9. They might even learn math, history, physics, a foreign language and lots of other traditional school subjects…and LIKE it! We can take almost any game, Minecraft, Civilization, Clash of Clans…any one of them can be used flexibly inside or outside of a classroom to teach important content laden things that boys in particular will resist learning in traditional ways. They can learn about physics by building structures in Minecraft, learn about the details of history through playing Civilization…and boys in our studies have reported transferring that learning over to their traditional classrooms too! Foreign languages can be adapted to any and all games that include online conversations or texting if we ask them to interact in another language, and they won’t even mind doing it because all of this adds to the challenge and excitement, rather than being a burden or drudgery. Silicon valley has unlocked what motivates kids, boys in particular, and it can and should be applied to traditional learning goals. But even if you don’t formalize their learning, you can rest assured kids are learning when they play video games.
10. They’ll build grit and perseverance: Perhaps among the best benefits of gaming is that you build true grit in the midst of playing a game and figuring out what it takes to play it well. You will fail and fail and fail again before succeeding. Boys have found that perseverance is an essential ingredient to playing games well and winning. They learn from failure and keep at it until they beat a level. What’s interesting is that so many non-gamers believe that gaming is all “fun” or “easy”. I’ve even heard some folks oppose gaming in schools because they feel that it’s too much “sugar to make the medicine go down.” I’m here to tell you that learning to play a complicated, serious game is a difficult, at times even mundane activity. Lots of little tasks have to be mastered from learning how to move around the game to learning how to think strategically in deep ways. Sometimes these activities are frustrating, or aggravating, time consuming and challenging. But all of them build the kind of grit that we hope all our boys will emerge from schools boasting of.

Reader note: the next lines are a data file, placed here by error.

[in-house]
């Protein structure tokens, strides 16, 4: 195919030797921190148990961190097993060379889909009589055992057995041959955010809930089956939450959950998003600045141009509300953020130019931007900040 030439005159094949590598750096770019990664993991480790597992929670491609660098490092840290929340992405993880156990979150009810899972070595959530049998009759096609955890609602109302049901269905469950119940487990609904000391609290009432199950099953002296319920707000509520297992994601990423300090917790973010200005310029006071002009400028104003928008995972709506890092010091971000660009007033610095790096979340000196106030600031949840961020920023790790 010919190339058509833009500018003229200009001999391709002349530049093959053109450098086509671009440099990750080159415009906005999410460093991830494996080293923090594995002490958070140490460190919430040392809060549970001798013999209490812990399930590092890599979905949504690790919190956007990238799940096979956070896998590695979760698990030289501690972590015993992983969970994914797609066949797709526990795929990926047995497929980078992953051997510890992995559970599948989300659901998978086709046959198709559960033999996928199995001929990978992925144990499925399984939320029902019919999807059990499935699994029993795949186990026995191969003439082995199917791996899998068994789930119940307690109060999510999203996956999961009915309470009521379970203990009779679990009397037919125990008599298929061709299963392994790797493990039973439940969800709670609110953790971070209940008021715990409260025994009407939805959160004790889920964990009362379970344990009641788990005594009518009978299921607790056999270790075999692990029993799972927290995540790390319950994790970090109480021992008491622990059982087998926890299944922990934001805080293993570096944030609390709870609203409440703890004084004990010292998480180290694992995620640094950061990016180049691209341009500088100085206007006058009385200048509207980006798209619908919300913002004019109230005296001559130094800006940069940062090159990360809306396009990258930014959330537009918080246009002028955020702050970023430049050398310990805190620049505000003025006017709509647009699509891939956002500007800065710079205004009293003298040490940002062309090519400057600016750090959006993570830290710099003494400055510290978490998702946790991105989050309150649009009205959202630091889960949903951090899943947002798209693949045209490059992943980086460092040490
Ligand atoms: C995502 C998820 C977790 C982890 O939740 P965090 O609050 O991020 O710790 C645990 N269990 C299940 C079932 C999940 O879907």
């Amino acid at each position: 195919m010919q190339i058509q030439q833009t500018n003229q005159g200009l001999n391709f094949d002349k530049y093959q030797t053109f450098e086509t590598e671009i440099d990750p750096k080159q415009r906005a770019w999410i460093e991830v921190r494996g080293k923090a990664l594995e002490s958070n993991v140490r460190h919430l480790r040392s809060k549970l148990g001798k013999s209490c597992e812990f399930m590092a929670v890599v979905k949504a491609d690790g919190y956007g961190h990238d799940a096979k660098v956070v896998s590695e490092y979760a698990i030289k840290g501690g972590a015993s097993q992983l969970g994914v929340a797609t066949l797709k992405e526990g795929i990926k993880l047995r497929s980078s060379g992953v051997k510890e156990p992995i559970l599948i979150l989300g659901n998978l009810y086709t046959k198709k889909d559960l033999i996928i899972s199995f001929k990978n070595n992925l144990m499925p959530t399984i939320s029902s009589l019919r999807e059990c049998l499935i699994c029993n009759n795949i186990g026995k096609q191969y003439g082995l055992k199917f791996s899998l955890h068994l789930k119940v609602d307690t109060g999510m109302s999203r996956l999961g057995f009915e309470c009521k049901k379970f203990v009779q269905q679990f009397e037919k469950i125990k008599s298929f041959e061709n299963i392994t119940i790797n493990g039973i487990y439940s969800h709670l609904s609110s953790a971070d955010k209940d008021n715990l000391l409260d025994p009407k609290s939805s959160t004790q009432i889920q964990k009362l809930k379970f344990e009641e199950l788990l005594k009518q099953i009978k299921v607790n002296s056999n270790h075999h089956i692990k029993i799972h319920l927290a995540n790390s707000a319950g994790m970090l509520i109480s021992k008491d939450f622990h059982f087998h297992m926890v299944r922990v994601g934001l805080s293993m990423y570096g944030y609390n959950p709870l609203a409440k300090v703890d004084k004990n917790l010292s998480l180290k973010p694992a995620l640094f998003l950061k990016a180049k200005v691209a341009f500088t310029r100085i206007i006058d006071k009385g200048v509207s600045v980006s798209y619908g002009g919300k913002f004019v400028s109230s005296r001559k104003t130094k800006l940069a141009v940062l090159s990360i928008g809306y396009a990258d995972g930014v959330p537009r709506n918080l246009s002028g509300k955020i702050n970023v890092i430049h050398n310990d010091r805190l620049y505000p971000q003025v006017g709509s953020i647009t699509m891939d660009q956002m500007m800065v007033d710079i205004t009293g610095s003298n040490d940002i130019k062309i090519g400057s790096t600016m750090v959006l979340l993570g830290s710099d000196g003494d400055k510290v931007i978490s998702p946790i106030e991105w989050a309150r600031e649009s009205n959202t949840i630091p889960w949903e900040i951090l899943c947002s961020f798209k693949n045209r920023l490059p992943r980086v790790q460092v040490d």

Gaming is an amazing tool. We should be encouraging our boys to play more games. We have to be cautious not to ignore addictive behavior, and for physical fitness, all kids should limit their screen time, but if you’re afraid of violent video games, I hope I’ve given you a few reasons to change your mind and let your boys play violent video games will less guilt!